Hope this helps
Well I'm not going to tell you it's easy, far from it. I'm still wondering if the fight has been worth it for us so far.
You need two things I think to appeal. Be 90% sure your right. Your child needs more, there's more going on than school want to see.
A belief they deserve better.
The rest you muddle through. Unless your sure they need more than they are getting you will doubt yourself and give up. You don't need £1000's to win a appeal. ( it helps!) what wins is evidence and nerves of steel ( in my case born of anger )
I don't think I would ever advise that appeal is the easy option. It's not easy. It's something you do when your on the edge of cliff. 100ft drop to certain destruction below, a pack of wolves ready to rip you apart ahead.
People do fight back and win. You do it one step at a time.
Just adding my tuppence worth to the good advice of others who have posted. Our son has a statement (to be updated in due course to new ehc) he is fully funded in an idie specialist school. Both of which were things we were told we stood little chance in achieving. It is possible!! Our first step was to view schools, get an idea of what's out there. Talk to the schools as often they have a lot of experience of how others have got a place at their school. You will need as many people on side as possible. We got what we were hoping for but our point of bargaining was transport. The school is twenty miles away and we arrange this. Cost as well as provision does come into it but so does parental choice. You will need those nerves of steel and you will need evidence and facts.
Don't believe it when people say "you will never get xyz"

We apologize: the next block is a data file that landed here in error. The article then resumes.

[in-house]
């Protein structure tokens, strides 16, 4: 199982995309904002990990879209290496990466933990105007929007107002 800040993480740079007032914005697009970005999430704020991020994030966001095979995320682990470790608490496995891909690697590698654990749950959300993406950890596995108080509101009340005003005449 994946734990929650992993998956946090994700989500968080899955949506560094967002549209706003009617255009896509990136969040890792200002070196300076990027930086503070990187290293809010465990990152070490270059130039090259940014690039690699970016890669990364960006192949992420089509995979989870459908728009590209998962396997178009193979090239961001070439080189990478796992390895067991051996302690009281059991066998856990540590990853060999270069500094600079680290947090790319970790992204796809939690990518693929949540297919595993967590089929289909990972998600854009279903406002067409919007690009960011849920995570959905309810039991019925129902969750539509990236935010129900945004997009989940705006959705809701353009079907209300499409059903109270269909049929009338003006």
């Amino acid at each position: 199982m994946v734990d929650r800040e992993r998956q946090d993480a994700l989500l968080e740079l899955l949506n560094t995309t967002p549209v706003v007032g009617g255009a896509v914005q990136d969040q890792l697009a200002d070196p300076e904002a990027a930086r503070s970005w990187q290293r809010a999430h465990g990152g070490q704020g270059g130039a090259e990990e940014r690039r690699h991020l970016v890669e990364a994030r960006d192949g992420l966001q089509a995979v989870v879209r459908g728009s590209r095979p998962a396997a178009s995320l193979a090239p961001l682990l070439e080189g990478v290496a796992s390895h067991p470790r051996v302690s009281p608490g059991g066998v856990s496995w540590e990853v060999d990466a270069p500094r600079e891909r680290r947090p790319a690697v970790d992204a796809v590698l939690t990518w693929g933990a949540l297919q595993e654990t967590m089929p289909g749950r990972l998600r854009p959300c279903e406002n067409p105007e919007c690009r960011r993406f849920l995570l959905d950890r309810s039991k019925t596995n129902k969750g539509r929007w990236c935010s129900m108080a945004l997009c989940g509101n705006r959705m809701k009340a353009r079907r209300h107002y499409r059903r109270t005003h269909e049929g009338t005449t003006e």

I was told I'd never get a diagnosis or statement by my sons senco. So I'm just a big standard mum. I got both. Took on my LA and won. Shows what she knew, and that's her job to know ;0)
Bog standard mum I mean. I am nothing special.
I think you're better off with advice from one of the independent charities rather than parent partnership. If you're in the South, look into going to one of SOS SEN's workshops on EHC plans and appeals, they're very helpful.
Thank you everyone, as for evidence what kind of thing do you suggest?
The condition is rare. Only a few kids in the uk and ability/ circumstance varies in each. I have a consultant from a well known children's hospital and also an Ed psy from that hospital as well but that's it. They are backing me for a statement and specialist school and are very supportive but I am not sure there are any other specialist I can get evidence from as it's rare and all children are sent to this specialist, there's not a great deal of research etc. My child is pyshicaly able and as yet because the school, senco and local Ed psy service have refused to acknowledge the problem so I am not sure who get evedence from? On the other hand 'good luck' to the LA trying to find a anyone more qualified to dispute my evedence as I don't think there is anyone?
Any suggestions? What type of evedence did you have?
Sorry to. be vaige, didn't want too out myself
*appolgisies from grammar, I'm on a phone x
You can contact your local parent partnership (who are on the LA payroll) but they will give you advice on the information you will need to supply. Also have a look at some websites to give you an idea. Ipsea is great also SENSOS - they will help give you an idea of the process, what to expect and what evidence you need and how to get it. In our case, DS had a stroke as a baby so there's been a paper trail with various NHS referrals plus a record of school "failure" from an early stage.
Thank you bigbird69 I will check those out now
bubble it depends on the condition.
If dc has trouble with the physical things in a classroom and in life, then you can think about an OT.
If dc has sensory issues - eg shies away from noise or light, or struggles to respond to you calling his name in a small crowd, then it is OT again, but ideally with a sensory specialisation.
If your dc has trouble with vocabulary - ie just has fewer words than most kids. or doesn't read social cues so easily, then it is Speech and Language therapist - who will also cover speech things, like stutters etc
Physios are good too - they overlap a bit with OTs.
I think this is all I can say without an understanding of the things where dc might struggle to meet expectations.
Hope it helps